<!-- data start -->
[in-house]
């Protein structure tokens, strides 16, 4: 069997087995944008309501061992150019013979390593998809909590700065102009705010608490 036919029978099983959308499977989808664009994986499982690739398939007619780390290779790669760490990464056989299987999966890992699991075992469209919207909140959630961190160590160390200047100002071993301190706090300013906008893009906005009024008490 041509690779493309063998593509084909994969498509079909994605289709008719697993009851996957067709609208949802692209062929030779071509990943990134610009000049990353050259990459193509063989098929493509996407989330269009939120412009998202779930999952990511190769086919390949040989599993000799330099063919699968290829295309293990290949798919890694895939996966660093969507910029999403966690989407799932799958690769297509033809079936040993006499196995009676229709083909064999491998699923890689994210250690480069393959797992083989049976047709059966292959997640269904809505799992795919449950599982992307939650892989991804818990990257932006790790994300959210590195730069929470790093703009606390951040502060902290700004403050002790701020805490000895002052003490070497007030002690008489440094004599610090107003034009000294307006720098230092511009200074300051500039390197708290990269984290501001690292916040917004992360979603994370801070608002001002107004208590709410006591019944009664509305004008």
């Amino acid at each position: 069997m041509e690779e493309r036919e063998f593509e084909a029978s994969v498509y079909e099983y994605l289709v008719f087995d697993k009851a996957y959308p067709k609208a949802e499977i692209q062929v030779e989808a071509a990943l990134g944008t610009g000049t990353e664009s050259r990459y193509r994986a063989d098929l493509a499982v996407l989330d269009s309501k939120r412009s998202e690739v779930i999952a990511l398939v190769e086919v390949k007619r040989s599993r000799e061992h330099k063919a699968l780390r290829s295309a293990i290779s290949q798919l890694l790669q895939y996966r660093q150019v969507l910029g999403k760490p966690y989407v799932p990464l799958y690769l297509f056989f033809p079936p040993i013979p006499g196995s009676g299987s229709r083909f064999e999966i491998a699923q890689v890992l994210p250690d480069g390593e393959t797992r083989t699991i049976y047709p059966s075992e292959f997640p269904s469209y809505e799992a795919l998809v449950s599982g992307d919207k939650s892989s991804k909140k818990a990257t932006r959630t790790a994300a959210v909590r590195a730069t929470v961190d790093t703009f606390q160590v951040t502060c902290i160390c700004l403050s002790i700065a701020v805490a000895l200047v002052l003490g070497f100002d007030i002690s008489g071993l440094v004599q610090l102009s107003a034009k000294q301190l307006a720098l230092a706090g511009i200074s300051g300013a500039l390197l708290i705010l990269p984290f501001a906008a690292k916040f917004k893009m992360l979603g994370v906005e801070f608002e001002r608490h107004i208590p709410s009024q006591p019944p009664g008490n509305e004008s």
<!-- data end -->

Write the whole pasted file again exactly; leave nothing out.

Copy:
[in-house]
């Protein structure tokens, strides 16, 4: 069997087995944008309501061992150019013979390593998809909590700065102009705010608490 036919029978099983959308499977989808664009994986499982690739398939007619780390290779790669760490990464056989299987999966890992699991075992469209919207909140959630961190160590160390200047100002071993301190706090300013906008893009906005009024008490 041509690779493309063998593509084909994969498509079909994605289709008719697993009851996957067709609208949802692209062929030779071509990943990134610009000049990353050259990459193509063989098929493509996407989330269009939120412009998202779930999952990511190769086919390949040989599993000799330099063919699968290829295309293990290949798919890694895939996966660093969507910029999403966690989407799932799958690769297509033809079936040993006499196995009676229709083909064999491998699923890689994210250690480069393959797992083989049976047709059966292959997640269904809505799992795919449950599982992307939650892989991804818990990257932006790790994300959210590195730069929470790093703009606390951040502060902290700004403050002790701020805490000895002052003490070497007030002690008489440094004599610090107003034009000294307006720098230092511009200074300051500039390197708290990269984290501001690292916040917004992360979603994370801070608002001002107004208590709410006591019944009664509305004008």
């Amino acid at each position: 069997m041509e690779e493309r036919e063998f593509e084909a029978s994969v498509y079909e099983y994605l289709v008719f087995d697993k009851a996957y959308p067709k609208a949802e499977i692209q062929v030779e989808a071509a990943l990134g944008t610009g000049t990353e664009s050259r990459y193509r994986a063989d098929l493509a499982v996407l989330d269009s309501k939120r412009s998202e690739v779930i999952a990511l398939v190769e086919v390949k007619r040989s599993r000799e061992h330099k063919a699968l780390r290829s295309a293990i290779s290949q798919l890694l790669q895939y996966r660093q150019v969507l910029g999403k760490p966690y989407v799932p990464l799958y690769l297509f056989f033809p079936p040993i013979p006499g196995s009676g299987s229709r083909f064999e999966i491998a699923q890689v890992l994210p250690d480069g390593e393959t797992r083989t699991i049976y047709p059966s075992e292959f997640p269904s469209y809505e799992a795919l998809v449950s599982g992307d919207k939650s892989s991804k909140k818990a990257t932006r959630t790790a994300a959210v909590r590195a730069t929470v961190d790093t703009f606390q160590v951040t502060c902290i160390c700004l403050s002790i700065a701020v805490a000895l200047v002052l003490g070497f100002d007030i002690s008489g071993l440094v004599q610090l102009s107003a034009k000294q301190l307006a720098l230092a706090g511009i200074s300051g300013a500039l390197l708290i705010l990269p984290f501001a906008a690292k916040f917004k893009m992360l979603g994370v906005e801070f608002e001002r608490h107004i208590p709410s009024q006591p019944p009664g008490n509305e004008s």